Greenbook proposal to double the historic rate would mean that, if
enacted, the new excise tax rate would be 19.4 cents per
barrel.

Details Regarding Superfund Excise Taxes on Select
Chemicals

From 1987 through 1995, an excise tax also applied to the sale
by the manufacturer, producer or importer of 42 specified
chemicals. Click here and here to view the expired statute. The tax rate
ranged from 22 cents to $4.87 per ton. The highest ($4.87 per ton)
rate applied to certain petrochemicals to the extent they were not
put to a “qualified fuel use”: acetylene, benzene,
butane, butylene, butadiene, ethylene, naphthalene, propylene,
toluene and xylene. A rate of $3.44 per ton applied to methane not
used as fuel, used in fuel, or put to a “qualified fertilizer
use.”

A similar tax applied to the importation of other chemicals sold
or used by an importer, to the extent the 42 specified chemicals
constituted more than 50% of the weight or value of the chemical,
including 50 chemicals specifically identified in the statute as
satisfying this requirement. Click here and here to view the expired statute.

The Greenbook proposes to reinstate these taxes also at double
their historic rates.

Modify Oil Spill Liability Trust Fund
financing

The Greenbook also proposes to expand the scope of the 9.0 cents
per barrel excise tax that finances the Oil Spill Liability Trust
fund to (1) cover other crudes such as those produced from
bituminous deposits and kerogen-rich rock and (2) repeal an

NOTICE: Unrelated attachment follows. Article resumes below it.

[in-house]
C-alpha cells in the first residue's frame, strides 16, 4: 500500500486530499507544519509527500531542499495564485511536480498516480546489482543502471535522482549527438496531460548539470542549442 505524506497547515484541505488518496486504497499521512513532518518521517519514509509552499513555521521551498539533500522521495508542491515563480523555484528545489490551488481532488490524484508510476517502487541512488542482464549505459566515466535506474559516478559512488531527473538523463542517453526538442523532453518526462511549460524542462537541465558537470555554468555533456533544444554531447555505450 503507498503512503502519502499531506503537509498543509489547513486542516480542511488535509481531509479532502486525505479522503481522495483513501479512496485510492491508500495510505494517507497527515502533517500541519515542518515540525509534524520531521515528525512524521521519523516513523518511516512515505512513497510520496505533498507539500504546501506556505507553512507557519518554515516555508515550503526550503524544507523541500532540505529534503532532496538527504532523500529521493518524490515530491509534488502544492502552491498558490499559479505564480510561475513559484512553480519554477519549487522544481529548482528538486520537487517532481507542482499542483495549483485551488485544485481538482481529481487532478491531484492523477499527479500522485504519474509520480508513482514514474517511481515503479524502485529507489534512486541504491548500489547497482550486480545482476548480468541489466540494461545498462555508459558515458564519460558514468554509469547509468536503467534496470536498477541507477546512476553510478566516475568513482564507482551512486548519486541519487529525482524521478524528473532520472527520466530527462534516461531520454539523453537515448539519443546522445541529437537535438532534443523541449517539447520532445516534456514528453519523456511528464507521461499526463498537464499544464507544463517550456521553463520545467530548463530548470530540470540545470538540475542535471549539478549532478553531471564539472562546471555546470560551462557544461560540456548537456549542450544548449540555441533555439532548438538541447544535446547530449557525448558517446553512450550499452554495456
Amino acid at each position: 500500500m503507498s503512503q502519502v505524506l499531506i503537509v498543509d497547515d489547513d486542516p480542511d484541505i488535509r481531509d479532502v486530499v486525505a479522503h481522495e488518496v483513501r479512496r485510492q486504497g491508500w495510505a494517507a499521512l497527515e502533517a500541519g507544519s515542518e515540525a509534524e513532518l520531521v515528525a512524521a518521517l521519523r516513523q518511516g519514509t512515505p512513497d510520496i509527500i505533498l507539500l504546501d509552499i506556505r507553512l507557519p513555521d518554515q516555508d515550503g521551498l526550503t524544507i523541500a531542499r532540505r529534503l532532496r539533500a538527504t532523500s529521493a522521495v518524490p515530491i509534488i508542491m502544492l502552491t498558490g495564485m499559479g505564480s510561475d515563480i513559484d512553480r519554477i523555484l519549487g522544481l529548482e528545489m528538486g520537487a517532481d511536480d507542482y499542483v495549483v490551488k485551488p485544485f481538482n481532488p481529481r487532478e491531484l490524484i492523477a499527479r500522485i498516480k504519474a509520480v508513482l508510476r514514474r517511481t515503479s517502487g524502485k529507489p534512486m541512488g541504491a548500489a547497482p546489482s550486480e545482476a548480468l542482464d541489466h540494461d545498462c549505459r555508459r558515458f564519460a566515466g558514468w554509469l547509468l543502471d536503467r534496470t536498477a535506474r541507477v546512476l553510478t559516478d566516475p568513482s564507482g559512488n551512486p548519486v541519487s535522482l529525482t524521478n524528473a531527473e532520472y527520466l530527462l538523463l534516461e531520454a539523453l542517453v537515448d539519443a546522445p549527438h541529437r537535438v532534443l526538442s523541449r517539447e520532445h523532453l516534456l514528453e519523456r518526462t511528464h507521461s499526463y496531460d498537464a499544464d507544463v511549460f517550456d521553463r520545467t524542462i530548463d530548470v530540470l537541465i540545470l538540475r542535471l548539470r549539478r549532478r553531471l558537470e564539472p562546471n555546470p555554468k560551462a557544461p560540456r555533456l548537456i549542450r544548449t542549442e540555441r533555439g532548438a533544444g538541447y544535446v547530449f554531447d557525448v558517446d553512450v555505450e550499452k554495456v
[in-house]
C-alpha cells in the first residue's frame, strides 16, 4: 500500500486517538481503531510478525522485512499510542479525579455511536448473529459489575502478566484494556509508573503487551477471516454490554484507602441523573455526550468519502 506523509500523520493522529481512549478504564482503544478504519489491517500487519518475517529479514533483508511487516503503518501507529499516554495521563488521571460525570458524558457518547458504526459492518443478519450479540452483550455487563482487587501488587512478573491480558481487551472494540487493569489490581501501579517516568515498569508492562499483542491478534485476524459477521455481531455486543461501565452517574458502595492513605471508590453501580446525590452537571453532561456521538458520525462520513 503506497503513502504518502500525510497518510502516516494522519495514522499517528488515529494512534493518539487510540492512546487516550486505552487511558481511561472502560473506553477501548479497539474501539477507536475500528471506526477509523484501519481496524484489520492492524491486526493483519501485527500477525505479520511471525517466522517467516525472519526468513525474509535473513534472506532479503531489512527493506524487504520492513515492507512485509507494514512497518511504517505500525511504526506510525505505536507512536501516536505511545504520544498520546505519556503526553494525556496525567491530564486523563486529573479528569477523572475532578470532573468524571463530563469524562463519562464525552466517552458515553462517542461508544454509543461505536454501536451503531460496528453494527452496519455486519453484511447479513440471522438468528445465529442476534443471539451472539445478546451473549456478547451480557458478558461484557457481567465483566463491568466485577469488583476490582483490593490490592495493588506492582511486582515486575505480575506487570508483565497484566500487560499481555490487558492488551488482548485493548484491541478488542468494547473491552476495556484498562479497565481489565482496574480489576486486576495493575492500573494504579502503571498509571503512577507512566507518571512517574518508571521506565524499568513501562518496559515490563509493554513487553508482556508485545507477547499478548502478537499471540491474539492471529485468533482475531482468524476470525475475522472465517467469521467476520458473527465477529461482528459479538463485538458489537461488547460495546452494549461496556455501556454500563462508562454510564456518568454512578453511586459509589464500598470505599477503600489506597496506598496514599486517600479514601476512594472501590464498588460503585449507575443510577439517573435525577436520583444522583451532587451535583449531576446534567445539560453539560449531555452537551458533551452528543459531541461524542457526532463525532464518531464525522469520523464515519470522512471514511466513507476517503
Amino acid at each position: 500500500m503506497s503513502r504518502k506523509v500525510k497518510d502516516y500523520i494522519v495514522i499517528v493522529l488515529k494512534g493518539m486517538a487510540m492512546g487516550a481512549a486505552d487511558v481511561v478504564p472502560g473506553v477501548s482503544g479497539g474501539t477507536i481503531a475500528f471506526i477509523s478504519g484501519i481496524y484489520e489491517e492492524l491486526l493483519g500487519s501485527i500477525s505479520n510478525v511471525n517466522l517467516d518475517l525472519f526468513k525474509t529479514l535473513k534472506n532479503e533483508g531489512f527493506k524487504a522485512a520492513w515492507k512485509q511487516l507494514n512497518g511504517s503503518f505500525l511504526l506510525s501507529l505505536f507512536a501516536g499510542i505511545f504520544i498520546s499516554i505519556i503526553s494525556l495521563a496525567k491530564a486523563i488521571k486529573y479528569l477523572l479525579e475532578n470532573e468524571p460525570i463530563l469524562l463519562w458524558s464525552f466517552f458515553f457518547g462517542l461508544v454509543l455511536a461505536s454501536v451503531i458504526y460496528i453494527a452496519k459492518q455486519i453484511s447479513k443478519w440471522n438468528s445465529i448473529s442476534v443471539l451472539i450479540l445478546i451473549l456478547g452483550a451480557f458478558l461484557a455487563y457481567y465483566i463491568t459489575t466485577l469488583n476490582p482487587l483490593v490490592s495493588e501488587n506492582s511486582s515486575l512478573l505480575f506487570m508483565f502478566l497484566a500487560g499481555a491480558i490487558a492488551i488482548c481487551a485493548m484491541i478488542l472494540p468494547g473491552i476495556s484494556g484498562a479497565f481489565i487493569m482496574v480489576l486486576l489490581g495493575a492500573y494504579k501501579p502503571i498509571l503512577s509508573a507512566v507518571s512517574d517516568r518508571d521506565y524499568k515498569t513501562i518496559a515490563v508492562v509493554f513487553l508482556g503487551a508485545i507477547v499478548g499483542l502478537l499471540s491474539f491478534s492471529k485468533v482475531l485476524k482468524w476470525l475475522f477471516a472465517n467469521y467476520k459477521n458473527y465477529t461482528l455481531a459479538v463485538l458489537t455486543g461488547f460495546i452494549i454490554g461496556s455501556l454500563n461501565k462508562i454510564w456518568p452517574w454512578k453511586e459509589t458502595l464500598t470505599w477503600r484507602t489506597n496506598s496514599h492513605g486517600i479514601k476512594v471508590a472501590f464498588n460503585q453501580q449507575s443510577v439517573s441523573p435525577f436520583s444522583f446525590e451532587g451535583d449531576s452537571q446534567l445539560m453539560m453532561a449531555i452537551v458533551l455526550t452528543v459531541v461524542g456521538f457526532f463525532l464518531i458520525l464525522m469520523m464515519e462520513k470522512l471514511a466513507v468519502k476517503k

administrative interpretation that currently allows a
“drawback” of that tax when products subject to the tax
are exported. Those provisions are projected to raise revenue of
$513 million over ten years.

Modify Taxation of Foreign Fossil Fuel
Income

The Greenbook proposes to repeal the exemption under current law
from global intangible low-taxed income (“GILTI”) for
foreign oil and gas extraction income (“FOGEI”), and to
codify the safe harbor for dual capacity taxpayers included in the
current Treasury regulations for determining the portion of a levy
that is paid for a specific economic benefit (making the safe
harbor the sole method for determining the creditable portion of
the levy). Those proposals would generally be effective for tax
years beginning after 2021 and are projected to raise $86.2 billion
over the ten-year period through fiscal year 2031 (98% of which is
attributable to the repeal of the FOGEI exemption from GILTI).

For a broader discussion of the Greenbook’s international
tax proposals, click here.

We will continue to monitor developments and will provide
further updates as more details are released. In the meantime,
Baker Botts would be pleased to assist you in your analysis of
these proposals.

The content of this article is intended to provide a general
guide to the subject matter. Specialist advice should be sought
about your specific circumstances.

POPULAR ARTICLES ON: Tax from United States

Preparing For Biden Administration Tax Changes

BakerHostetler

Congressional committees in the Democrat-controlled House and Senate are already working on tax and budget proposals that will become part of a second budget reconciliation bill.